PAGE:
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Asthma Misdiagnosed More Often Than You Would Think

By Kate Merrill, WBZ-TV
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WBZ-TV's Kate Merrill Kate Merrill
Kate Merrill is an Emmy award winning journalist for WBZ-TV News. She...
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BOSTON (CBS) – It is estimated about 25 million Americans have been diagnosed with asthma. Many of those patients have been prescribed powerful drugs. There is just one problem: many of them are being treated for a condition they don’t even have.

For 15 years, Deb Bushe thought she had asthma. “I was very surprised when I was told I didn’t have asthma.” That was after having spent thousands on medications she never needed. Quitting her inhaler brought instant relief. “When I stopped, I got much better.”

Dr. Arthi Thangaraj, a pulmonary specialist at the Beth Israel Deaconess Hospital in Plymouth, says this happens more than most people realize. “About 30-35% of the individuals diagnosed with asthma actually don’t have asthma.”

Dr. Thangaraj believes over diagnosis of asthma is common because a primary determination is made on clinical judgment during an office exam. That first diagnosis needs to be backed up by a lung function test, according to Dr. Thangaraj. Only then can a definitive diagnosis of asthma be made.

The stakes are high for several reasons. “Wheezing is a common symptom, but all that wheezes is not asthma,” said Dr. Thangaraj. “It can be heart failure. It can be emphysema, vocal cord dysfunction, even stress.”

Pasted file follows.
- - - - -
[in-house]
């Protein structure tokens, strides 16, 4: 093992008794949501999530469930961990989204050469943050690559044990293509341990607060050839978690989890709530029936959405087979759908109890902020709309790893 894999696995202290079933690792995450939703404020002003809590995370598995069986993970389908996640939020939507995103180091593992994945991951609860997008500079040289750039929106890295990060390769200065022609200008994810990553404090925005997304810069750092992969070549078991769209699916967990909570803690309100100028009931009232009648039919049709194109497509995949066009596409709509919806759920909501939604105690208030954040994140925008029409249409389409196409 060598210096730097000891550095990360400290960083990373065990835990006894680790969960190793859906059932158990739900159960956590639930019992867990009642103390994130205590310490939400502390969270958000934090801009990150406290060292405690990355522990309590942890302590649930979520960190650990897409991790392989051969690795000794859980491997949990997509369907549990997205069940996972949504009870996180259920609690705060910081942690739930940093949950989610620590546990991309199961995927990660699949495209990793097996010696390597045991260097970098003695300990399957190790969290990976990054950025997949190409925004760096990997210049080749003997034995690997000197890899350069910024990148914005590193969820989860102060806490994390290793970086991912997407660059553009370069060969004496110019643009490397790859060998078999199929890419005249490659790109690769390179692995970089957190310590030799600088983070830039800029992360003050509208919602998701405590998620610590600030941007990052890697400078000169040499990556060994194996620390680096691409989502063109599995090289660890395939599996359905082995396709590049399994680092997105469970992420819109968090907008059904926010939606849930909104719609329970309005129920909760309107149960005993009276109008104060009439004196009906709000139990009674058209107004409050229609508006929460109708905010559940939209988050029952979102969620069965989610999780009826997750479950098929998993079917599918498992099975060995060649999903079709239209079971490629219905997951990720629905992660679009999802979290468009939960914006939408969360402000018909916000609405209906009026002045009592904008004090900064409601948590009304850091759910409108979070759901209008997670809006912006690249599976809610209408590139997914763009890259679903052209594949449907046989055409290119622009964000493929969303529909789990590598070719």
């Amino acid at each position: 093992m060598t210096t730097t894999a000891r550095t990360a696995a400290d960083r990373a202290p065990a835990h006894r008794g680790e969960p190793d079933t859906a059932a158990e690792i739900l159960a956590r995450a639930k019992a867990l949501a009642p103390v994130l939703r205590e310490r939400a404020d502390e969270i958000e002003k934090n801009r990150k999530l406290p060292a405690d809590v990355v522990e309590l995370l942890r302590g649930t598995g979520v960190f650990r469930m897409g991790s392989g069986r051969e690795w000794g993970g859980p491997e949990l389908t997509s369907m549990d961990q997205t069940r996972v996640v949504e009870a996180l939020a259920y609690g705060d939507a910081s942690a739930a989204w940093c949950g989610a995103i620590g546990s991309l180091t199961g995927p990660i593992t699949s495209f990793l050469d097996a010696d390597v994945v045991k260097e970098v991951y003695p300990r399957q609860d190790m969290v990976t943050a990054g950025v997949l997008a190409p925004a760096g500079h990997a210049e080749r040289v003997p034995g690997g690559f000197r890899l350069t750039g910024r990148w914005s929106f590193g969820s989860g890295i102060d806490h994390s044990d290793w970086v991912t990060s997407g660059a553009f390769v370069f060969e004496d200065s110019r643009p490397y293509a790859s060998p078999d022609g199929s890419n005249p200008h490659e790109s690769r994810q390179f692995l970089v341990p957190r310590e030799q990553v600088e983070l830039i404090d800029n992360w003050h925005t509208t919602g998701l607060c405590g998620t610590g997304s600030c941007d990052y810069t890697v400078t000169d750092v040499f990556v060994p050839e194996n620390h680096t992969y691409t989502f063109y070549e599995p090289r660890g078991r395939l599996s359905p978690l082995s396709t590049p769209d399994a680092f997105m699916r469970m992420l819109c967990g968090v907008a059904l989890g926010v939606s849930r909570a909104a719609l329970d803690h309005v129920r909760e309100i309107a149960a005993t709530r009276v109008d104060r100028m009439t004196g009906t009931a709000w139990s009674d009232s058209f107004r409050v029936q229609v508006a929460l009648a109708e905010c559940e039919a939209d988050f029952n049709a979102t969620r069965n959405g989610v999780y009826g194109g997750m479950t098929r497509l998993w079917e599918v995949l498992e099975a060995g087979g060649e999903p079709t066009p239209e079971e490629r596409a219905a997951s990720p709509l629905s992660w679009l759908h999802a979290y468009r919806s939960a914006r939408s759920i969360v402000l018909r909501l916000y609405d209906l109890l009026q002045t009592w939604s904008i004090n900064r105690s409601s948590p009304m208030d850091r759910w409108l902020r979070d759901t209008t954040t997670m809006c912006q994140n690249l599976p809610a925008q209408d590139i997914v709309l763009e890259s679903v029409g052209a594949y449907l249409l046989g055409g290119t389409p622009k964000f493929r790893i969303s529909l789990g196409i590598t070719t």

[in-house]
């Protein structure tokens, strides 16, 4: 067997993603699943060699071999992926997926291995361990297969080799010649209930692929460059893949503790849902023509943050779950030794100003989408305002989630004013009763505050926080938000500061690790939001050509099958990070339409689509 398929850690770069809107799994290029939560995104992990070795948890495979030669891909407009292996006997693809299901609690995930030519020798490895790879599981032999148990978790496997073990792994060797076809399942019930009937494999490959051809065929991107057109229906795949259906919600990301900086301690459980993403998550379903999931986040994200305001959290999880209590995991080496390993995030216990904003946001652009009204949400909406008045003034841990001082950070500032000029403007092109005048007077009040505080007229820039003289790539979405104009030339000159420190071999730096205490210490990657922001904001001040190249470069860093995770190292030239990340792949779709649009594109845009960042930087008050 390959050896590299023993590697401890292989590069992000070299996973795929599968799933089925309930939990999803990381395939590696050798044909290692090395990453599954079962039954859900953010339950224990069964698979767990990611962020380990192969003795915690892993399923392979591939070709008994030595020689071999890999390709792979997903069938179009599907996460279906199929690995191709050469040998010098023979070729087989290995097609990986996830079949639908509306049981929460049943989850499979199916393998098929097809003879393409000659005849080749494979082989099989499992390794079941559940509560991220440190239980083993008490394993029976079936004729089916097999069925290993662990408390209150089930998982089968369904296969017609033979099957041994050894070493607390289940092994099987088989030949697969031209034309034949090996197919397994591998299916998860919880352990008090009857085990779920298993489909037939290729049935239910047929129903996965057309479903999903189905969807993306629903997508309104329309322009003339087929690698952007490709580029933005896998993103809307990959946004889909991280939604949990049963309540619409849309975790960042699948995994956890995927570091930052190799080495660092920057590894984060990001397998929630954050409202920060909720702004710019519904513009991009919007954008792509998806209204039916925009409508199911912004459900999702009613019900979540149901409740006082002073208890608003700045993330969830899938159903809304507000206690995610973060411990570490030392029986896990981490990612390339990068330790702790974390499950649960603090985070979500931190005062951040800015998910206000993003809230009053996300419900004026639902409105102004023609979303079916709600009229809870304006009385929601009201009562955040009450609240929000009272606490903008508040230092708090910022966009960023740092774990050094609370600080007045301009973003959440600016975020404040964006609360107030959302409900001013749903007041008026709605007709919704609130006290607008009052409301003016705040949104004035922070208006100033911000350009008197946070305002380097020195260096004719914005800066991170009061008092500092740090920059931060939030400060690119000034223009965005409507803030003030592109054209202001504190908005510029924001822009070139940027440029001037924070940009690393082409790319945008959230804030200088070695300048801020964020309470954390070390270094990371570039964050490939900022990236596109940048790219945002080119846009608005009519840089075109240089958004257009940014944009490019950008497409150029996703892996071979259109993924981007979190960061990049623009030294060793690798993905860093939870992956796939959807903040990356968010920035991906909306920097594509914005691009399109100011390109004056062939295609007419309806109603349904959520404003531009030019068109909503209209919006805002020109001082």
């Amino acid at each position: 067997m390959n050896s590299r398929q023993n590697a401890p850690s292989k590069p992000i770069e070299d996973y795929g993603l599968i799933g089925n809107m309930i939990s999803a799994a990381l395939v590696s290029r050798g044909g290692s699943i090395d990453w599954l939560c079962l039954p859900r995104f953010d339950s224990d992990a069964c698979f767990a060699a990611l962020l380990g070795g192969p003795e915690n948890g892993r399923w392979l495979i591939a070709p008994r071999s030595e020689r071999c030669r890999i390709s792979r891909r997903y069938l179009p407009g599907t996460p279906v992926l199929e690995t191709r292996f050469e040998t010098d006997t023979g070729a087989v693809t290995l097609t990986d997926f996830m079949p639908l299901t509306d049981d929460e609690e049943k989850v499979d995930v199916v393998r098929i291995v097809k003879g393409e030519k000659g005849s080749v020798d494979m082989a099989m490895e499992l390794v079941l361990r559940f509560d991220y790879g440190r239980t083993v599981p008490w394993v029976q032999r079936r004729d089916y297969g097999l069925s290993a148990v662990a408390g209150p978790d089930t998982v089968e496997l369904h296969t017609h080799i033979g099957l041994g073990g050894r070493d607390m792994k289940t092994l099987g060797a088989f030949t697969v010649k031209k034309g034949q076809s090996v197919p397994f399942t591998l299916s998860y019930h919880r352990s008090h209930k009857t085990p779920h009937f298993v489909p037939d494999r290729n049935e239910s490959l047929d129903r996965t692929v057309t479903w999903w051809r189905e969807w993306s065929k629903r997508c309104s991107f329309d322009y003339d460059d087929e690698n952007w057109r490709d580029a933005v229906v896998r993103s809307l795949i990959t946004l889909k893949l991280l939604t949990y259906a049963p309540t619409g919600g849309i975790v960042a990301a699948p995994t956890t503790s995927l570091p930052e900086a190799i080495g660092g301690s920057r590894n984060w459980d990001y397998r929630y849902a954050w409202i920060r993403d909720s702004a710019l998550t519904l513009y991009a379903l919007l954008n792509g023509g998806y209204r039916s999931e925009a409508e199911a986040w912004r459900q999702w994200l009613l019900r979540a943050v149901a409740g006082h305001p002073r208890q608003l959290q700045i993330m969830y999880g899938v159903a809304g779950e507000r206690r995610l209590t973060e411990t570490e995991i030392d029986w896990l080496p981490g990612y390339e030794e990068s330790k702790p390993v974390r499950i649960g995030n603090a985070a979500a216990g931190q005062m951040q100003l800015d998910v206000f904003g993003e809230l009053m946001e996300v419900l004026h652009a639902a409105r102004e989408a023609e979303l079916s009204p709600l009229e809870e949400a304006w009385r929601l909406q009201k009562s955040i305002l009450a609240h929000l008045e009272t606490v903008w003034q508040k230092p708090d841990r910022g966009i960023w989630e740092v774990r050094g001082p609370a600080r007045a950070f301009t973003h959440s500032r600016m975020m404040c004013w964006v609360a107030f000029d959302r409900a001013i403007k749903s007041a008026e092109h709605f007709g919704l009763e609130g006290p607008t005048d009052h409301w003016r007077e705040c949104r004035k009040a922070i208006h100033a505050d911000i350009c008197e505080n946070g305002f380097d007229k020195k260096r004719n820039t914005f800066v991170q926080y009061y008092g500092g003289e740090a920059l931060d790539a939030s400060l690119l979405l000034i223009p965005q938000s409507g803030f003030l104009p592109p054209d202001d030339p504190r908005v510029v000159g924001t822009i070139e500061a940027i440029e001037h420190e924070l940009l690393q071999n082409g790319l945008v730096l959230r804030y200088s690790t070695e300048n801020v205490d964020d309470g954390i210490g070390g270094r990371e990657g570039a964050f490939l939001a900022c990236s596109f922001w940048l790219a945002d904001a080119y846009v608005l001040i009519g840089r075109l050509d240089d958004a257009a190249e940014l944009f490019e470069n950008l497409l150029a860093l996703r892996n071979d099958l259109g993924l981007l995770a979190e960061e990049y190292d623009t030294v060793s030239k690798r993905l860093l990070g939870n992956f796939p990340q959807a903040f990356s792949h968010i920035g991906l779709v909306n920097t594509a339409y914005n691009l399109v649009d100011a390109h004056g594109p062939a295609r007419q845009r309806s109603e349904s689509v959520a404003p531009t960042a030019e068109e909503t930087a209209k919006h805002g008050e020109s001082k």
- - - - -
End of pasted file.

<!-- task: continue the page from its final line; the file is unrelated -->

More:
According to the Centers for Disease Control, asthma costs the United States $50 billion a year in medical expenses. One out of 12 people is diagnosed with asthma, and that number is growing. That can add up to a lot of patients who are taking powerful drugs for no reason at all.

“The main treatment for asthma is steroids. They are inhaled steroids,” explained Dr. Thangaraj. “So you don’t want to be exposed to unnecessary treatment, and have side effects, if you don’t need them.”

Dr. Sally Wenzel, an asthma specialist, believes those drugs are handed out way too quickly. “I think it is often misdiagnosed because it is so easy to just prescribe an inhaler and say just call me if you have any problems.”

That’s what happened to Deb Bushe. She was finally diagnosed with vocal cord dysfunction.

Dr. Wenzel says there is a lesson here for all patients. “If you have breathing problems and you have been diagnosed with asthma, but you have never had a breathing test, get with your doctor and get a breathing test.”

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